There are lots of very nice mature trees though.

ABOVE: Leaving Orchard Lakes to the south the sign reads: Creve Coeur welcomes you.

Orchard Lakes is in unincorporated St. Louis County – barely. Creve Coeur has annexed commercial property along Olive Blvd but they didn’t want the adjacent residential areas. For a while now Creve Coeur has been planning to remake Olive & Ballas into their downtown.

In April 2002, the City of Creve Coeur adopted the Comprehensive Plan. Together, with the Pedestrian Plan and Design Guidelines, these plans set a standard for protecting community assets and strength- ening community character. Among the numerous recommendations made in the Comprehensive Plan are several for the Central Business District. Specifically, the Comprehensive Plan recommends the creation of a downtown (or town center) in the vicinity of the Olive-New Ballas intersection. (Plan PDF)

Orchard Lakes is just north of their proposed downtown/central business district:

The strong real estate market in Creve Coeur is anticipated to continue to be a basis for strengthening residential areas while at the same time stimulating major reinvestment in aging or underutilized commercial areas.

Clearly Creve Coeur’s planners didn’t envision the surrounding residential getting replaced by high traffic big box. To a degree this is what Creve Coeur gets for incorporating only the commercial areas along Olive, but not the adjacent residential to the north. Will be interesting to see if either gets built.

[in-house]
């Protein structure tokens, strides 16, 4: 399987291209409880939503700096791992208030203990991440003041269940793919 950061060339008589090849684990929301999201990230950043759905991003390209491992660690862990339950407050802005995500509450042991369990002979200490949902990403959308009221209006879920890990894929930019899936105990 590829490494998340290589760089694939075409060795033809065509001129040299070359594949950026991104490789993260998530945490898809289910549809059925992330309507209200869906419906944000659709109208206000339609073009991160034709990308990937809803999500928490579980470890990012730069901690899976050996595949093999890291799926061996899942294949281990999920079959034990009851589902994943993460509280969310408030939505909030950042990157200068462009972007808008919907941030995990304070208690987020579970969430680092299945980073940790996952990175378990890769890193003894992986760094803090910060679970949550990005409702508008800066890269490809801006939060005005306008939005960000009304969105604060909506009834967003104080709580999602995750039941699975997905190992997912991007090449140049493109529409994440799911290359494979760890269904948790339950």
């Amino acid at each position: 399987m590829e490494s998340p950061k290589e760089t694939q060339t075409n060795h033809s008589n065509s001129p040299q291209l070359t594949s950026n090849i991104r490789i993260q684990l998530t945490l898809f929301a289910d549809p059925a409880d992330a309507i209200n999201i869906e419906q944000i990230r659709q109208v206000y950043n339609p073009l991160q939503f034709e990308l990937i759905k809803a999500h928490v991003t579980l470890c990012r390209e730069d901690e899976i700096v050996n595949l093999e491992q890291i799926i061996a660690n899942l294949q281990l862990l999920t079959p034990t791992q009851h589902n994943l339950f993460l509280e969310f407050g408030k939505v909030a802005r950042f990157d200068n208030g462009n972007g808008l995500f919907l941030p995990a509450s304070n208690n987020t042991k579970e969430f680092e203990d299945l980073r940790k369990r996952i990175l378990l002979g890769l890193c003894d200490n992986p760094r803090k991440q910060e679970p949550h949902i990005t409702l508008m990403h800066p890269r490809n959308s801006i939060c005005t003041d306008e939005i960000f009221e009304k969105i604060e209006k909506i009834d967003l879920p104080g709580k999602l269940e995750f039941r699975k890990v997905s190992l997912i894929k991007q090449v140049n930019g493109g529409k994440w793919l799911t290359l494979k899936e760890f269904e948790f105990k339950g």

– Steve Patterson

 

What is an Accessible Route?

I often write about an “accessible route” (or lack thereof), but what constitutes an accessible route? In the days of walkable urbanism and streetcar suburbs you didn’t have wheelchair access but you also didn’t have multiple stores on 20+ acre sites connected only by large surface parking lots. In those days all were connected by this thing we call a sidewalk.

Decades now of building for the car and not humans has destroyed the ability for a pedestrian, disabled or not, to reach the main entry of many businesses from the public sidewalk without having to traverse space occupied by cars. However guidelines relating to the 1990 Americans with Disabilities Act (ADA) intended to make all future establishments reachable from the public sidewalk without having to walk though driveways where cars are coming and going.

The ADA itself just establishes the fundamental civil right to be granted full access to where the general public is permitted. However, through the “Access Board” the rules are established. The rules (guidelines) are known as ADAAG (pronounced A-Dag) — The ADA Guidelines for Accessible Buildings and Facilities. Enforcement of the ADA falls to the federal Department of Justice. However, municipalities, counties and states are free to adopt the ADAAG guidelines as part of their own requirements.

This brings me to my original question, what is an accessible route? For the answer we go to section 4.3 of ADAAG. Much of this section deals with halls and other routes. But one section, if enforced, would change the face of sprawl development:

4.3.2 Location.

(1) At least one accessible route within the boundary of the site shall be provided from public transportation stops, accessible parking, and accessible passenger loading zones, and public streets or sidewalks to the accessible building entrance they serve. The accessible route shall, to the maximum extent feasible, coincide with the route for the general public.

(2) At least one accessible route shall connect accessible buildings, facilities, elements, and spaces that are on the same site.

Developers & cities on which they work have down the route from accessible parking. They just tend to ignore the rest. But “and public streets or sidewalks” is pretty clear. In part #2 above the guidelines require all an accessible route between locations on the same site. This is really just basic sound planning but sadly it is ignored more often than followed.